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Diabetologia. 2010 Nov;53(11):2352-6. doi: 10.1007/s00125-010-1866-x. Epub 2010 Aug 8.

A mutation in KCNJ11 causing human hyperinsulinism (Y12X) results in a glucose-intolerant phenotype in the mouse.

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Metabolism and Inflammation, MRC Harwell Mammalian Genetics Unit, Harwell Science and Innovation Campus, Harwell, OX11 0RD, UK.



We identified a mouse with a point mutation (Y12STOP) in the Kcnj11 subunit of the K(ATP) channel. This point mutation is identical to that found in a patient with congenital hyperinsulinism of infancy (HI). We aimed to characterise the phenotype arising from this loss-of-function mutation and to compare it with that of other mouse models and patients with HI.


We phenotyped an N-ethyl-N-nitrosourea-induced mutation on a C3H/HeH background (Kcnj11 ( Y12STOP )) using intraperitoneal glucose tolerance testing to measure glucose and insulin plasma concentrations. Insulin secretion and response to incretins were measured on isolated islets.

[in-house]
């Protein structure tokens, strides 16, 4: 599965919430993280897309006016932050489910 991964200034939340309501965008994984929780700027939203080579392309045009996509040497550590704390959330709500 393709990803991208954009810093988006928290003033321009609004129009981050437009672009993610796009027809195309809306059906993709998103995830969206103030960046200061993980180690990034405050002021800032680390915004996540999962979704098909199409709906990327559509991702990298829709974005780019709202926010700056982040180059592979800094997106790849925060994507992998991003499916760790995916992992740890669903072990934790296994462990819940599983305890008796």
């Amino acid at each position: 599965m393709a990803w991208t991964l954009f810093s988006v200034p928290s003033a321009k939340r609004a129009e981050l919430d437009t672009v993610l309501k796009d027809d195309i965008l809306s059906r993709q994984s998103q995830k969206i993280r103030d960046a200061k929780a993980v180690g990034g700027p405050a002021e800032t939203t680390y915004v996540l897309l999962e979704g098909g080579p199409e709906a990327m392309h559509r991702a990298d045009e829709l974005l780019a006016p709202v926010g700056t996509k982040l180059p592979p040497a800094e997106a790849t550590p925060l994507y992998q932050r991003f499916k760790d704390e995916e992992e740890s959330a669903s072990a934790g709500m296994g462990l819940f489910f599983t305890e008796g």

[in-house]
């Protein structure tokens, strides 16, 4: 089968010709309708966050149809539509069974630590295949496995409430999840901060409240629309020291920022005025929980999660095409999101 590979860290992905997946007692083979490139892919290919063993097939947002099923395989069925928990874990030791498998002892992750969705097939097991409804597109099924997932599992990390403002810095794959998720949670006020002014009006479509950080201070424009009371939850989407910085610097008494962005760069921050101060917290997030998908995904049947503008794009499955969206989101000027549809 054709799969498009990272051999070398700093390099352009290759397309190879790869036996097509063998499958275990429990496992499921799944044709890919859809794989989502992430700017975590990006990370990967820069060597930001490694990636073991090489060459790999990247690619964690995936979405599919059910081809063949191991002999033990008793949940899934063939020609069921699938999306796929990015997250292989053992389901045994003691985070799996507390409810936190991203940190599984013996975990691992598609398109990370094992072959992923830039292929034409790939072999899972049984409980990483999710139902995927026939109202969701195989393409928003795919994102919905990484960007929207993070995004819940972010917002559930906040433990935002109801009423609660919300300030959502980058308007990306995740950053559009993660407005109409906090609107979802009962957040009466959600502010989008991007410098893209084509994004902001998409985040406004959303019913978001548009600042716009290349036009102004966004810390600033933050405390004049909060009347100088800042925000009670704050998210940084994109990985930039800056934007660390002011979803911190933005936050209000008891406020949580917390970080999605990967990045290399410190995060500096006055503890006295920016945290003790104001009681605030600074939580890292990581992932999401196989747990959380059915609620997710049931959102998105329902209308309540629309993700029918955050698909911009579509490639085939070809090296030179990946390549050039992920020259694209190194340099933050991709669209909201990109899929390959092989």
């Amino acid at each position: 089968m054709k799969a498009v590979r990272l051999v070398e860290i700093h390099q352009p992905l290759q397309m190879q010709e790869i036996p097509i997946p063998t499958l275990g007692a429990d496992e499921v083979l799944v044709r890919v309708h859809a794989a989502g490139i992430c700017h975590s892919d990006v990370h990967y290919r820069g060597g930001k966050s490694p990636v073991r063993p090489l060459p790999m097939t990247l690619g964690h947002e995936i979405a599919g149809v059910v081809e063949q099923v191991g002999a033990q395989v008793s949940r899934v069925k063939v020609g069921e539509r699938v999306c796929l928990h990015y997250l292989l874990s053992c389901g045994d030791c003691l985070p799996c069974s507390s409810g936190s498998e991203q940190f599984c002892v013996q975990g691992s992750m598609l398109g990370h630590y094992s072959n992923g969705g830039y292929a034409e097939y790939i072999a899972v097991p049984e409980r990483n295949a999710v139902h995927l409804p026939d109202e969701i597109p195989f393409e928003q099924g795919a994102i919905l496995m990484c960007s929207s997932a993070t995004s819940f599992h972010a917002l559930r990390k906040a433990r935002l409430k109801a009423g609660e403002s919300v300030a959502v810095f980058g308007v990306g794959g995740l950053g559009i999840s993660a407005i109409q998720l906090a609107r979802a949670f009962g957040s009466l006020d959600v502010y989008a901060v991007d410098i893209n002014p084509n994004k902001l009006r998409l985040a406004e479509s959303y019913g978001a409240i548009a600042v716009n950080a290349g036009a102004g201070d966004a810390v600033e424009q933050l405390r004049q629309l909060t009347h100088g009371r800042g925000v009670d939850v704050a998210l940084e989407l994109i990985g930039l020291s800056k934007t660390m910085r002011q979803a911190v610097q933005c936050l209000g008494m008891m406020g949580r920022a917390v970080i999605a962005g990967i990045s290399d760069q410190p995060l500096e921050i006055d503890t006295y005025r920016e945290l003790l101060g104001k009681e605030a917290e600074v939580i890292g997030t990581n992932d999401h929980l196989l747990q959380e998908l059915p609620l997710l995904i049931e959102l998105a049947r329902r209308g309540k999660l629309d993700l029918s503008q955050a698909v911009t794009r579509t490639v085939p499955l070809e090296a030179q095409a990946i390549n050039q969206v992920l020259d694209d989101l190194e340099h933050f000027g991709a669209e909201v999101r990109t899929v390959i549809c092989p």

Homozygous male and female adult Kcnj11 ( Y12STOP ) mice exhibited impaired glucose tolerance and a defect in insulin secretion as measured in vivo and in vitro. Islets had an impaired incretin response and reduced insulin content.


The phenotype of homozygous Kcnj11 ( Y12STOP ) mice is consistent with that of other Kcnj11-knockout mouse models. In contrast to the patient carrying this mutation homozygously, the mice studied did not have hyperinsulinaemia or hypoglycaemia. It has been reported that HI patients may develop diabetes and our mouse model may reflect this clinical feature. The Kcnj11 ( Y12STOP ) model may thus be useful in further studies of K(ATP) channel function in various cell types and in investigation of the development of hyperglycaemia in HI patients.

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